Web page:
Alf Ramsey was born in Dagenham in 1920. He had four brothers and one sister. His father, Herbert, was a laborer. His job was to look after pigs. Dagenham wasn’t a fancy place, and the young Alf Ramsey had to learn to deal with very little.
From a very young age, Alf Ramsey loved playing soccer, and it was his favorite pastime as he competed against his brothers. To develop his skill level, he would learn to play with a tennis ball. However, Sir Alf Ramsey didn’t just excel in football.
Alf competed and excelled in other sports like cricket, athletics, and boxing. He fought against someone much bigger and stronger and got a beating that put him off boxing. Ramsey had a scar that stayed with him for the rest of his life, and it appeared above his mouth.
He attended the school of Becontree Heath School. He left school at 14, worked as an apprentice, and didn’t play Saturday football for two years.
Alf Ramsey Professional Soccer Career
Before his professional football career began, he participated in the Second World War in 1940. Alf Ramsey was grateful for the time he spent in the army as he said it was one of the most incredible things to ever happen to him.
His first professional club was with Southampton, and he made his debut as a right back. He found the step up from wartime football very difficult and noted how much quicker the level of thought was.
Alf was an excellent passer of the ball and had a good football intelligence that helped him play at a higher level. He played for Southampton for six years before moving to Tottenham Hotspurs in 1949. Ramsey cited that he liked the Tottenham Hotspur style of play as one of the club’s main attractions.
By this time he was an England international as well. Tottenham played a style of football that was unusual to English football, and he was a great asset to the London club.
Alf is remembered for his mistake against Blackpool in the semi-final of the FA Cup in 1953. This mistake cost Tottenham a place in the FA Cup final. It was a mistake that he never got over. Sir Alf Ramsey retired from football in 1955.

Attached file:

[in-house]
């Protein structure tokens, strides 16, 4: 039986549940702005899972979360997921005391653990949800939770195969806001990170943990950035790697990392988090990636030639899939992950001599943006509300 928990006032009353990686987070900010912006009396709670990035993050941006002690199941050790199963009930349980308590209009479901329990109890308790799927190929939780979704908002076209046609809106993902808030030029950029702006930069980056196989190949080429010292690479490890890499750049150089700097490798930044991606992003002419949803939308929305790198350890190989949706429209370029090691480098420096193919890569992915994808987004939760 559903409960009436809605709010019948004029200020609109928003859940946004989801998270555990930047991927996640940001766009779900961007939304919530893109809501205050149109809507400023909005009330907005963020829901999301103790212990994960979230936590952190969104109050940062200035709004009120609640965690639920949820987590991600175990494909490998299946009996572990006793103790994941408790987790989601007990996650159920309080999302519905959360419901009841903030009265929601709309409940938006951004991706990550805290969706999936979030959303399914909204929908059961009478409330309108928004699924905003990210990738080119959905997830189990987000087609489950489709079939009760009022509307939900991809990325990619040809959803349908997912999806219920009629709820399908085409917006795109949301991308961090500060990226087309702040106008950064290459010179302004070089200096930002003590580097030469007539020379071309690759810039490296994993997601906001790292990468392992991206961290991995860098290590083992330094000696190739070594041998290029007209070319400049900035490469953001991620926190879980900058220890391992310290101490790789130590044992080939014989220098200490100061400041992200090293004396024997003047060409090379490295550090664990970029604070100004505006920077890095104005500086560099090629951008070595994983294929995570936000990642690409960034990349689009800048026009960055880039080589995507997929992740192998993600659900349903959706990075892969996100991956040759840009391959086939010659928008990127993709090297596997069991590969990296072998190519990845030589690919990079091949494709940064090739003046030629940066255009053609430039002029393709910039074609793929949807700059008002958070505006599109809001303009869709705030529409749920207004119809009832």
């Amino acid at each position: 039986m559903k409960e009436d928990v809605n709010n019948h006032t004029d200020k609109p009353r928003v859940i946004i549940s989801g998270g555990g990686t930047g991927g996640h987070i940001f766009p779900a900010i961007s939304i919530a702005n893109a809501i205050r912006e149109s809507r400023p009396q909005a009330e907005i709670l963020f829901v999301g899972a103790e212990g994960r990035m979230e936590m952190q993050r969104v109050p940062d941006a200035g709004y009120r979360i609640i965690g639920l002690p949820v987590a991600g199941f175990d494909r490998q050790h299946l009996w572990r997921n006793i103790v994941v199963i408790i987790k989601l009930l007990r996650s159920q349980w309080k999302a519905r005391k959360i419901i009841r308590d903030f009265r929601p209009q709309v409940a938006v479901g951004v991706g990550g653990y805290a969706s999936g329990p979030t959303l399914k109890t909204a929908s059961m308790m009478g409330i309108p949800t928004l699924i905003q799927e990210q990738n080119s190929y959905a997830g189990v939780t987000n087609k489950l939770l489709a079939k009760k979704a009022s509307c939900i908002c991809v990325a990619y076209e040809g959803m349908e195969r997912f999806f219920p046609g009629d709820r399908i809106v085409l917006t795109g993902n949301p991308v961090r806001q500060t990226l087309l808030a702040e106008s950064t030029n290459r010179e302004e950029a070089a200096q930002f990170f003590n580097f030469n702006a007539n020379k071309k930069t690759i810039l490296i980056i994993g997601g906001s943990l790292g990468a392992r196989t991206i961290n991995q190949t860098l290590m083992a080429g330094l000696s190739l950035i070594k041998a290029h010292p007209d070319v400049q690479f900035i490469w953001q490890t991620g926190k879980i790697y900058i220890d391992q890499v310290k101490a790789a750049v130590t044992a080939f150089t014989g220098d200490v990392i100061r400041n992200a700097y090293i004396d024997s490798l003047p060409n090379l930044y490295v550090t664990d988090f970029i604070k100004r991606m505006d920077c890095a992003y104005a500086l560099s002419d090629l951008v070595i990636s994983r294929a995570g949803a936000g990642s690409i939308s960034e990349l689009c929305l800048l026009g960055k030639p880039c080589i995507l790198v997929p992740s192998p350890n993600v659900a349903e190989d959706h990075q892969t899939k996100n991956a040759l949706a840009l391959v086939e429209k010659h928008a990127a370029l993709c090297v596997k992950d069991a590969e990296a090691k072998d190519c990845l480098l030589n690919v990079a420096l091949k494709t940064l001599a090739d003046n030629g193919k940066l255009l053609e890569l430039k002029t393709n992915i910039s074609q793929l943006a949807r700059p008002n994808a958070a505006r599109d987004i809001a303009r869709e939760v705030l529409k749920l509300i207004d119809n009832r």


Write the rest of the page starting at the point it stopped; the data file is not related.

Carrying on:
Alf Ramsey played for England during his career amassing 32 caps and scoring three goals. He played in one of the most infamous matches of English history against Hungary in 1953. This is one of the most critical matches in English football as it helped shape the ideas of English football and a young Alf Ramsey.
The England team lost 6-3 to the Magical Magyars, and it could have been worse.
The Hungarians toe the English national team to pieces as it showed how far behind they were. The passing and combination play of the Hungarians shaped Alf’s tactics when he became a manager.
Ramsey was involved in the greatest World Cup upset. In the 1950 World Cup Finals, the pioneers of modern soccer suffered a defeat by a team from a country that did not follow the sport. He played right back in this game where the USA defeated England 1-0.
Alf Ramsey Soccer Management Career
As soon as Alf Ramsey retired for Tottenham Hotspurs, he became the manager of Ipswich Town and started earning rave reviews. He guided his side to the Second Divison title in 1961 and won the first division title in 1962.
The fact that he won back-to-back titles from the second division and then won the first division the following year demonstrates how good a soccer manager he was.
Sir Alf took the England job in 1963 and prepared the team very well for the 1966 World Cup in England. He was so confident that he predicted that his team would win the whole competition.
As England had failed to make it beyond the last eight in three subsequent FIFA World Cups – Switzerland ’54, Sweden ’58, and Chile ’62, the pressure on the next England manager appointed was high.
In 1966, Ramsey was 46 years old and at the peak of his management career. The 4-3-3 formation was used by Ramsey for each game in the group stage using one wonger. John Connelly played against Uruguay, Terry Paine against Mexico, and Ian Callaghan against France.